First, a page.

Childhood friendships are beautiful. They’re sweet and innocent and most times, we wish they’ll last forever. Lukas Dhont’s Close is similar in that way.
Leo (Eden Dambrine) and Remi (Gustav De Waele) are best friends who play pretend as soldiers in a war, run through fields of flowers, ride bicycles and are happy in each other’s company. To say they’re inseparable would be an understatement as Leo frequently sleeps over at Remi’s, limbs tangled together, and blows air in Remi’s face each time he struggles to fall asleep. Leo has also grown a close relationship with Remi’s mother (Emilie Dequenne) too, who takes him in as a son of her own.
Their friendship is intense but no matter how much affection and emotional intimacy the two 13-year-old boys share together, their bliss does not last. The two start school together and on the first day, are questioned by a posse of girls if they’re together. When the other boys in class see Leo rest his head on Remi’s shoulder, Leo finds himself at the end of homophobic slurs. Remi seems unbothered by the comments, but Leo takes it upon himself to conform and be accepted – pushing Remi away in the process.
This is where the heartbreak starts. The boys, in their early adolescence years, face new feelings and social pressures. The scrutiny and atmosphere of casual homophobia, as well as the subtle and crude enforcements of gender norms and expectations get to them and affect their friendship and right in the middle of the movie – as if it wasn’t painful enough – affect Remi in a devastating manner.
After a major tragedy occurs, the movie shifts from the pains of a friendship breakup to grief. At this point, there’s no need to dab your tears with tissue anymore as the tears will just keep on rolling. Grief hits our characters in waves (as it usually does in real life), but Leo struggles with it the most. He struggles to understand, process and communicate the tornado of emotions he feels inside.
There’s no denying that Close is an exploration of adolescent male friendships and how gender norms come to affect boys at that age who are going through mental, emotional and physical changes, all while learning what society deems as masculine. Remi is musically talented and Leo would attend his concerts, but when Leo picks up iced hockey (an activity that is regarded masculine in relation to music), he gets mad when Remi shows up and supports him on the sidelines in a way girlfriends are often expected to do so.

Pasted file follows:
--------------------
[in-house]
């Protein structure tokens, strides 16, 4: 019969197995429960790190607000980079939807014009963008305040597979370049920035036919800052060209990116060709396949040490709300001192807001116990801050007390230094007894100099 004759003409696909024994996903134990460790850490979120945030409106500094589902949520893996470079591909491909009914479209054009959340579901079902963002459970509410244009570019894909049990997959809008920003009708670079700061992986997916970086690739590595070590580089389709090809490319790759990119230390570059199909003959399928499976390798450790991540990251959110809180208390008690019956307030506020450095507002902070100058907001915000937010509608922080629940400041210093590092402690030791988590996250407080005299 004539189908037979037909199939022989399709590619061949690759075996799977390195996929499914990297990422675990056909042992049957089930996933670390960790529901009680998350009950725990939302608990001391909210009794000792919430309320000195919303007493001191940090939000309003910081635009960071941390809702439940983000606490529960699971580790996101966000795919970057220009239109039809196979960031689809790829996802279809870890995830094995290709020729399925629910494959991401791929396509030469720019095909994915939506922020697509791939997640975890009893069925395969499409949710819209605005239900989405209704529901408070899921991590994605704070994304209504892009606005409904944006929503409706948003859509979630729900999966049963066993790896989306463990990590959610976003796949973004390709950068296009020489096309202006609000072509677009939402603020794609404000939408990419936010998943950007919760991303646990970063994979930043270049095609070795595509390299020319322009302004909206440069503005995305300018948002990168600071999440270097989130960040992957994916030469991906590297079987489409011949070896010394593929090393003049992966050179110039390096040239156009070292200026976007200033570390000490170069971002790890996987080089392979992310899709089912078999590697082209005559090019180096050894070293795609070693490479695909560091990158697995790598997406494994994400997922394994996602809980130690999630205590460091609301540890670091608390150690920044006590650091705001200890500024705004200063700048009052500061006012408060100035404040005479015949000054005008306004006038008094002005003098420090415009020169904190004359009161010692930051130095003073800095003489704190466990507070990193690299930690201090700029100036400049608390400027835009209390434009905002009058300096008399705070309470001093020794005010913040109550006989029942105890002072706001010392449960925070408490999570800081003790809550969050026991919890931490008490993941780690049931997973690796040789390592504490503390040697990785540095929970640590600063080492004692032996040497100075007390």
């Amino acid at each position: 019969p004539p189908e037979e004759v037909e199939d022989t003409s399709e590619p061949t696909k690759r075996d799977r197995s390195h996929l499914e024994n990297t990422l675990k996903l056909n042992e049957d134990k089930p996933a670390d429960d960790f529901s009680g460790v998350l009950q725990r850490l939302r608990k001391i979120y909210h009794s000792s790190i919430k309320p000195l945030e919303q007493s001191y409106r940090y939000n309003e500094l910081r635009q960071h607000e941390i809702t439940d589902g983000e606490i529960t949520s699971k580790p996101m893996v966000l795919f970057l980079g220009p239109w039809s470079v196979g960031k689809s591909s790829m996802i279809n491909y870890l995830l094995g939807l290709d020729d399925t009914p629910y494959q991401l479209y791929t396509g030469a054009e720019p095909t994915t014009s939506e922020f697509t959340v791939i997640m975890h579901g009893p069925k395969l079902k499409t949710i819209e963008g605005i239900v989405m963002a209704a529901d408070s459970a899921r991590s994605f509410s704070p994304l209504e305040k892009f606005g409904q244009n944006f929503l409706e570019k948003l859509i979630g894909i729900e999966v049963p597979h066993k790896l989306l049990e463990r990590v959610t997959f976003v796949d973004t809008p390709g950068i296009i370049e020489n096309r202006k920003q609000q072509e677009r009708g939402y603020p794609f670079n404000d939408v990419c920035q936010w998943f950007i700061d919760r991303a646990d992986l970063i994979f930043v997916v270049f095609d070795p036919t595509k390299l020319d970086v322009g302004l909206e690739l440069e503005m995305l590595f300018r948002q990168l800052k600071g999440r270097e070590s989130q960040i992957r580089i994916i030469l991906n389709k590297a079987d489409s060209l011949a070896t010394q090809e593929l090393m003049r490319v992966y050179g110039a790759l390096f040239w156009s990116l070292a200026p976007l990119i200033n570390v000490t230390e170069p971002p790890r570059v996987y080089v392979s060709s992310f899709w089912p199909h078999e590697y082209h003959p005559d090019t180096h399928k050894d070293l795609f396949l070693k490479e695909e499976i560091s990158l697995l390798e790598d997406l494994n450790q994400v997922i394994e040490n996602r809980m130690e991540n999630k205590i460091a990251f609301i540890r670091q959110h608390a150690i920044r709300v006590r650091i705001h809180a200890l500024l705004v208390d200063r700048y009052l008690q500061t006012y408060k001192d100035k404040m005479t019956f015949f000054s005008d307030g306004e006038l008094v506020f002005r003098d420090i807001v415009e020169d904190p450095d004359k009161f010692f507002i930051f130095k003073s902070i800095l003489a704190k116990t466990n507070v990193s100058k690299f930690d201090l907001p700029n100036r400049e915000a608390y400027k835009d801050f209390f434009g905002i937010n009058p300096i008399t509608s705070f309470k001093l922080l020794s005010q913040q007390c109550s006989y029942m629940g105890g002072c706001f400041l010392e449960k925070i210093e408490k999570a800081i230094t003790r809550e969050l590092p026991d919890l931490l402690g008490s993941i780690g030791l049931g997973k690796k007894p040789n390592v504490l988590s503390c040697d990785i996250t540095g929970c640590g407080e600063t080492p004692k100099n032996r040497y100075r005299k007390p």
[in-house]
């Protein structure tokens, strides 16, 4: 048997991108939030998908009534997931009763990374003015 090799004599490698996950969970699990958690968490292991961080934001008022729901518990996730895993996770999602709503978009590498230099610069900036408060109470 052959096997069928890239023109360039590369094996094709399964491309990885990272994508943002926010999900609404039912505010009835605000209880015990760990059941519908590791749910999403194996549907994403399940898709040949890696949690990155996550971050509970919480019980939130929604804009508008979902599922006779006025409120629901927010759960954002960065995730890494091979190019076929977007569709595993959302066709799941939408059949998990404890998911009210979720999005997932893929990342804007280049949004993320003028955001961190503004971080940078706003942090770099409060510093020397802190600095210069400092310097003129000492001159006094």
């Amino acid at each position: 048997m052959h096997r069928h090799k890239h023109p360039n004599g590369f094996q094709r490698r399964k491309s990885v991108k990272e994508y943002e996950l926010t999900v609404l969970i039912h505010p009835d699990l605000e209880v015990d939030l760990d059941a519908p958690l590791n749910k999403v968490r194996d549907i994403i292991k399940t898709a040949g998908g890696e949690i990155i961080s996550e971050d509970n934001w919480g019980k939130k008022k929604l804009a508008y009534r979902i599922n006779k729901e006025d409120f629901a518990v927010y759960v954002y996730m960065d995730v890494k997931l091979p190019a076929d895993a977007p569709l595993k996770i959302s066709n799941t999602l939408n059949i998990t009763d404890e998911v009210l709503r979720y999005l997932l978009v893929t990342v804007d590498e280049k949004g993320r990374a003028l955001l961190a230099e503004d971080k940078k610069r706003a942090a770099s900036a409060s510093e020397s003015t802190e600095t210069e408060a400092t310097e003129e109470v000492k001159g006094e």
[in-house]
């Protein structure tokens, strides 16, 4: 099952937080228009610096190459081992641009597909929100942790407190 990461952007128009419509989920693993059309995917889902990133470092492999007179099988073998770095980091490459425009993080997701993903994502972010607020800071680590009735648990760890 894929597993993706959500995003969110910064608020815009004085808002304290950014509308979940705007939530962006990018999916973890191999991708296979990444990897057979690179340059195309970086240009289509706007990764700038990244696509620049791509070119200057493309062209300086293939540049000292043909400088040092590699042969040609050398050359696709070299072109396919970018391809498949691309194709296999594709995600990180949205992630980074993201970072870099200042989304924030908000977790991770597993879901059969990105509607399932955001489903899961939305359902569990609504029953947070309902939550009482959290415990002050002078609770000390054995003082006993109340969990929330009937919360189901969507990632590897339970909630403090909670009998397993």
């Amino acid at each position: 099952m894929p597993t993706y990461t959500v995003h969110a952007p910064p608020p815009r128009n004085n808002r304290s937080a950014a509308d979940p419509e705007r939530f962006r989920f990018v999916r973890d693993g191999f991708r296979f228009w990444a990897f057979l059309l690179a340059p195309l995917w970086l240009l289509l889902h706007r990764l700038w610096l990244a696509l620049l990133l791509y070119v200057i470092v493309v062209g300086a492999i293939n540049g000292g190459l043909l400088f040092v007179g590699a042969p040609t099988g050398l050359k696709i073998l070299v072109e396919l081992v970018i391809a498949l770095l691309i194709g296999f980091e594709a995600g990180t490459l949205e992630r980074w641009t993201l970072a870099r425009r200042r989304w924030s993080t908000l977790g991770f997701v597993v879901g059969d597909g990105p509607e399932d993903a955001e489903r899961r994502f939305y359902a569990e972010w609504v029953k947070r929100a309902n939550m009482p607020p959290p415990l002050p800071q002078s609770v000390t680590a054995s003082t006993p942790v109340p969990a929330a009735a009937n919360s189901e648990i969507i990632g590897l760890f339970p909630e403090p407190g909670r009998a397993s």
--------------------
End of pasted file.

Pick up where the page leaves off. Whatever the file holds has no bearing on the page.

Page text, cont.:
Dambrine is an absolute star as Leo. He communicates Leo’s slurry of emotions and thoughts with long gazes, stares, quiet moments and unspoken words. His performance relies mainly on his facial expressions (or lack thereof during the darkest of times) that a script is almost unnecessary. Dequenne as Remi’s mother is equally impressive, though she only shone towards the end of the movie.
Dhont, an openly gay director, clearly has a real feel of close same-sex friendships. Are Leo and Remi both gay? Maybe one of them is gay? Maybe none of them is gay at all! Though there aren’t any sexual or romantic content – need we remind you that these are minors after all – the friendship between Leo and Remi is something most queer people may be able to empathise with. And perhaps, one that everyone regardless of their sexuality may have gone through once in their life. Friendship breakups are hard, no matter which way you swing.
A devastating film, Close is still enjoyable to watch with complex yet easy-to-love characters and beautiful cinematography. Personally, we enjoy how Dhont uses the seasons and agriculture to signify how much time has passed. The lifecycle of the flowers we first meet at the start of the film, bloom, wilt, replant and grow again in accordance with the story too, almost mimicking Leo’s emotional health and changes throughout this entire journey too. Dhont handles difficult topics delicately, but no matter how much he tries, you’ll still leave the cinema after a cry or two.
Close opens in cinemas on 16 February 2023.
GEEK REVIEW SCORE
Lukas Dhont’s Close is a devastating and unbearably sad film on friendship between two adolescent boys.
Story - 8/10
Direction - 8/10
Characterisation - 8/10
Geek Satisfaction - 8/10